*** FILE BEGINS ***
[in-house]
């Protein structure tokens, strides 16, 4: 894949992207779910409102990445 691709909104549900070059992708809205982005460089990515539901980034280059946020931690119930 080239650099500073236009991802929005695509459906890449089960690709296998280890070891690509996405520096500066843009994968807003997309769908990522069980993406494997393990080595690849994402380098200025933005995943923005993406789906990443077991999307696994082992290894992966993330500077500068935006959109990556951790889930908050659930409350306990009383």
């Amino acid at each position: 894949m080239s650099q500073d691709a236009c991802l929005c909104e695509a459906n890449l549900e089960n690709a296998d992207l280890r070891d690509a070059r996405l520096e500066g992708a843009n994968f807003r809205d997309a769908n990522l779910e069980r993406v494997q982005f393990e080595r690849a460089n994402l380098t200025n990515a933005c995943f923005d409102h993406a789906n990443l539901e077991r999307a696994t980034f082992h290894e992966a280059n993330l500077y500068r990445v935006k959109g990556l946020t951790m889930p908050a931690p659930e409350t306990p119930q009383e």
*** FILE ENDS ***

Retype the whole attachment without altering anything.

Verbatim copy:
[in-house]
């Protein structure tokens, strides 16, 4: 894949992207779910409102990445 691709909104549900070059992708809205982005460089990515539901980034280059946020931690119930 080239650099500073236009991802929005695509459906890449089960690709296998280890070891690509996405520096500066843009994968807003997309769908990522069980993406494997393990080595690849994402380098200025933005995943923005993406789906990443077991999307696994082992290894992966993330500077500068935006959109990556951790889930908050659930409350306990009383």
């Amino acid at each position: 894949m080239s650099q500073d691709a236009c991802l929005c909104e695509a459906n890449l549900e089960n690709a296998d992207l280890r070891d690509a070059r996405l520096e500066g992708a843009n994968f807003r809205d997309a769908n990522l779910e069980r993406v494997q982005f393990e080595r690849a460089n994402l380098t200025n990515a933005c995943f923005d409102h993406a789906n990443l539901e077991r999307a696994t980034f082992h290894e992966a280059n993330l500077y500068r990445v935006k959109g990556l946020t951790m889930p908050a931690p659930e409350t306990p119930q009383e």